If you are in a happy marriage, you are doing better than 50% of the population (probably more) so consider that the best 'gift' of all.

1 mom found this helpful


answers from Oklahoma City on

I can understand how you feel. My sister had the big wedding as a young adult and her second marriage was a Justice of the Peace. He owned a grocery store and they got married between the canned goods and the fresh veggies.

They got absolutely nothing and had not lived together before getting married. They were both starting out with a new life and she said it felt like no one even noticed. It is hard to not feel slighted when you see how the same family handles a different situation. Even someone calling and telling you congratulations validates you as someone they care about.

I think just deciding to let it go will be hard, there will always be anew family wedding somewhere down the row. Trying to think less negatively might be easier but it will still take time to recognize that you are thinking those same phrases and changing it to something else more positive.

1 mom found this helpful


answers from Philadelphia on

My sisters had big weddings. I had a tiny one in the banquet room of a restaurant. (pregnant) I still get a little jealous when i see nice weddings. I think it is normal. Some of us girls dream about our wedding from the time we are small. I am like you, i would love to renew my vows someday. It looks like it will have to be more towards the 20 or 25th wedding anniversary. Life gets in the way....not in a bad way and it gets put on the back burner. (we were married in 1996)

I just wanted to let you know that you are not alone. I think there a few of us out there that wish we had a bigger celebration. (or veil, bouquet, dj....i could go!) As the years go by think about it less and less and enjoy the life that is going on together :)

1 mom found this helpful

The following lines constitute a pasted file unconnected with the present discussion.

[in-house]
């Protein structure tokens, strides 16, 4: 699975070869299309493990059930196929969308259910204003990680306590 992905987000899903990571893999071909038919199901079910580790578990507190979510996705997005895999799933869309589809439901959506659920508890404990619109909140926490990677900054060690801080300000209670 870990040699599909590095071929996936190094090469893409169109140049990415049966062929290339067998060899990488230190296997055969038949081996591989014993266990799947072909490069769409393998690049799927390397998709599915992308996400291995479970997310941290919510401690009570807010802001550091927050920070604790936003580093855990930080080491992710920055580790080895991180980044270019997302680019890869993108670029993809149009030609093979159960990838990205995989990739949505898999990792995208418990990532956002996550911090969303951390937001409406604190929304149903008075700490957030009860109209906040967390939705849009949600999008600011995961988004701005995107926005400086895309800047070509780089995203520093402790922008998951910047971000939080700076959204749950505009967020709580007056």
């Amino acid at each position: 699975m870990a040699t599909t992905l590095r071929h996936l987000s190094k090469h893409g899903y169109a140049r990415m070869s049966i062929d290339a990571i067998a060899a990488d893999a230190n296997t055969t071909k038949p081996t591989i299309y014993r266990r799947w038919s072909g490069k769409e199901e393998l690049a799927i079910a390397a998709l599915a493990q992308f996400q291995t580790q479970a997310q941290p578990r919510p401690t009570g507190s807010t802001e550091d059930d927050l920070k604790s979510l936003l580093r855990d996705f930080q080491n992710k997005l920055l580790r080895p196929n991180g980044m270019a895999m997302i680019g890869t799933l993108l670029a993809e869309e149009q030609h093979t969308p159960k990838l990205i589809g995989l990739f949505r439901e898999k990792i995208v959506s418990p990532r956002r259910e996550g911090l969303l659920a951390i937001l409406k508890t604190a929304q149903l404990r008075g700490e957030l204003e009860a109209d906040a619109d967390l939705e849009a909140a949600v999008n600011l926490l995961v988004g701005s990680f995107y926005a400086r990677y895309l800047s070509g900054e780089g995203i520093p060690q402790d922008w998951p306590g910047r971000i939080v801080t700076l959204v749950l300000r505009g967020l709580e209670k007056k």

answers from Spokane on

I can fully understand why you felt left-out and ignored, especially if your own grandmother even forgot. :( Gift giving isn't required but not even getting any cards really bites.

I'm not sure it has anything to do with the location of your wedding though. I was lucky with my wedding. My husband & I were both in the Guard at the time so it dictated our schedule too. :D We were on a tiny budget but I refused to get married in a court house and DH refused to step foot in a Church so we were married by our chaplain in an Eagles lodge. I designed my own invitations and sent them. Most people were able to attend and even people I didn't invite attended. (My father invited them because he was so excited. Fine by me though because they were wonderful people and I wasn't having a catered event. I loved the cheese grater they gave me.) We had a small reception afterward but that was only a small part of our budget because we held a potluck meal. Each guest or family brought a dish. I provided a huge ham and the cake of course. (Which my aunt made; it was gorgeous. And I made my sisters cake for her wedding.) I admit that I was able to cheat a little because my husbands parents own a winery and they provided that free of charge. :) Oh, and I guess I also lucked out because my husbands aunt is a photographer and she wandered around taking shots. Including everything, I spent less than $1K on my wedding.

While etiquette does say that if you only receive an announcement vs. an invite you don't have to send a gift I'm not sure that applies anymore. My brother had a courthouse wedding and they were showered in gifts. They sent out no invites, and used word of mouth. People came or didn't as they chose and lots sent gifts. For their reception, we all went to the local pizza place and completely filled the joint. :D They did good business that night and even gave my brother their pizza free. (Each family or guest that attended ordered & paid for their own pizza.)